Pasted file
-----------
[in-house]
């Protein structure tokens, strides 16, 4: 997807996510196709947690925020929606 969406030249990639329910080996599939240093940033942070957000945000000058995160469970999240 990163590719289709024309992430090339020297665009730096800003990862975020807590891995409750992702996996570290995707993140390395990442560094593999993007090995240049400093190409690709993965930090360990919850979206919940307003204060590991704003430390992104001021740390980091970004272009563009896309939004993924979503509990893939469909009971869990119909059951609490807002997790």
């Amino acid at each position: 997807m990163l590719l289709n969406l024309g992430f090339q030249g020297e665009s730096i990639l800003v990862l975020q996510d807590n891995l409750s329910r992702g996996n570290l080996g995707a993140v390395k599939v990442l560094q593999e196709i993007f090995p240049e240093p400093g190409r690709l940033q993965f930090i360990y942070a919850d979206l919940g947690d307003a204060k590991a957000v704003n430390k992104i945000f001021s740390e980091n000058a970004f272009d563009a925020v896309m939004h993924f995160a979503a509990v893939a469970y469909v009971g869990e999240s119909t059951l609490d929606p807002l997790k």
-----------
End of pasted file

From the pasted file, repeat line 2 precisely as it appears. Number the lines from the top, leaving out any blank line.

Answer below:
């Protein structure tokens, strides 16, 4: 997807996510196709947690925020929606 969406030249990639329910080996599939240093940033942070957000945000000058995160469970999240 990163590719289709024309992430090339020297665009730096800003990862975020807590891995409750992702996996570290995707993140390395990442560094593999993007090995240049400093190409690709993965930090360990919850979206919940307003204060590991704003430390992104001021740390980091970004272009563009896309939004993924979503509990893939469909009971869990119909059951609490807002997790």